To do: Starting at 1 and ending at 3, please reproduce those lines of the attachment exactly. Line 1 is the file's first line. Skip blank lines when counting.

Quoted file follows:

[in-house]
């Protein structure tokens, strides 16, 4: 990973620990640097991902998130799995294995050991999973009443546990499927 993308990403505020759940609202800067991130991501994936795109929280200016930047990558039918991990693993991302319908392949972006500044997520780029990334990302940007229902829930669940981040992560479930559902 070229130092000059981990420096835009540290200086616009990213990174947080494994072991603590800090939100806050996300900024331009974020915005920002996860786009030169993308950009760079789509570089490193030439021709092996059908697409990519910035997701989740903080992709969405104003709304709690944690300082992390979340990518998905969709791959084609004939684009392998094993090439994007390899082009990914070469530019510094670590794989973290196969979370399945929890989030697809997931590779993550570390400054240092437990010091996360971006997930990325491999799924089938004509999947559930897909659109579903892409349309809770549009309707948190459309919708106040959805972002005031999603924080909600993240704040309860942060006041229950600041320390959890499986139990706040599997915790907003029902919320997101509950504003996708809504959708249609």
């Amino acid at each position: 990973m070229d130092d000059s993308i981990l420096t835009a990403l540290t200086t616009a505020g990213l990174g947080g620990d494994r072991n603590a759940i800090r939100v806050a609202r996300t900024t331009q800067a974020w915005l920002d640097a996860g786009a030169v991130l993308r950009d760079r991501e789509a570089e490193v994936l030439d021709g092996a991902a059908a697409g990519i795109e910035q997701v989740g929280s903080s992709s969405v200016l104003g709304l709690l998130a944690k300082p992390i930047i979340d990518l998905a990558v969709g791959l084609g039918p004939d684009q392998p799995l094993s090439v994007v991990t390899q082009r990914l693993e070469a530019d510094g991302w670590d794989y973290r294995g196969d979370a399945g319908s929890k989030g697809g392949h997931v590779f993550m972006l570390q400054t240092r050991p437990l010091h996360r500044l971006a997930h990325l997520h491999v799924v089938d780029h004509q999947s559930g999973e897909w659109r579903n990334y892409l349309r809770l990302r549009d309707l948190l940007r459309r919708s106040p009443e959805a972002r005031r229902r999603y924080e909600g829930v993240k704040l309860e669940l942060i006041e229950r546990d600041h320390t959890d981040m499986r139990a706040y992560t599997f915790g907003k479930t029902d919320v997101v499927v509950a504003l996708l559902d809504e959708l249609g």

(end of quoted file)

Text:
[in-house]
């Protein structure tokens, strides 16, 4: 990973620990640097991902998130799995294995050991999973009443546990499927 993308990403505020759940609202800067991130991501994936795109929280200016930047990558039918991990693993991302319908392949972006500044997520780029990334990302940007229902829930669940981040992560479930559902 070229130092000059981990420096835009540290200086616009990213990174947080494994072991603590800090939100806050996300900024331009974020915005920002996860786009030169993308950009760079789509570089490193030439021709092996059908697409990519910035997701989740903080992709969405104003709304709690944690300082992390979340990518998905969709791959084609004939684009392998094993090439994007390899082009990914070469530019510094670590794989973290196969979370399945929890989030697809997931590779993550570390400054240092437990010091996360971006997930990325491999799924089938004509999947559930897909659109579903892409349309809770549009309707948190459309919708106040959805972002005031999603924080909600993240704040309860942060006041229950600041320390959890499986139990706040599997915790907003029902919320997101509950504003996708809504959708249609």
């Amino acid at each position: 990973m070229d130092d000059s993308i981990l420096t835009a990403l540290t200086t616009a505020g990213l990174g947080g620990d494994r072991n603590a759940i800090r939100v806050a609202r996300t900024t331009q800067a974020w915005l920002d640097a996860g786009a030169v991130l993308r950009d760079r991501e789509a570089e490193v994936l030439d021709g092996a991902a059908a697409g990519i795109e910035q997701v989740g929280s903080s992709s969405v200016l104003g709304l709690l998130a944690k300082p992390i930047i979340d990518l998905a990558v969709g791959l084609g039918p004939d684009q392998p799995l094993s090439v994007v991990t390899q082009r990914l693993e070469a530019d510094g991302w670590d794989y973290r294995g196969d979370a399945g319908s929890k989030g697809g392949h997931v590779f993550m972006l570390q400054t240092r050991p437990l010091h996360r500044l971006a997930h990325l997520h491999v799924v089938d780029h004509q999947s559930g999973e897909w659109r579903n990334y892409l349309r809770l990302r549009d309707l948190l940007r459309r919708s106040p009443e959805a972002r005031r229902r999603y924080e909600g829930v993240k704040l309860e669940l942060i006041e229950r546990d600041h320390t959890d981040m499986r139990a706040y992560t599997f915790g907003k479930t029902d919320v997101v499927v509950a504003l996708l559902d809504e959708l249609g």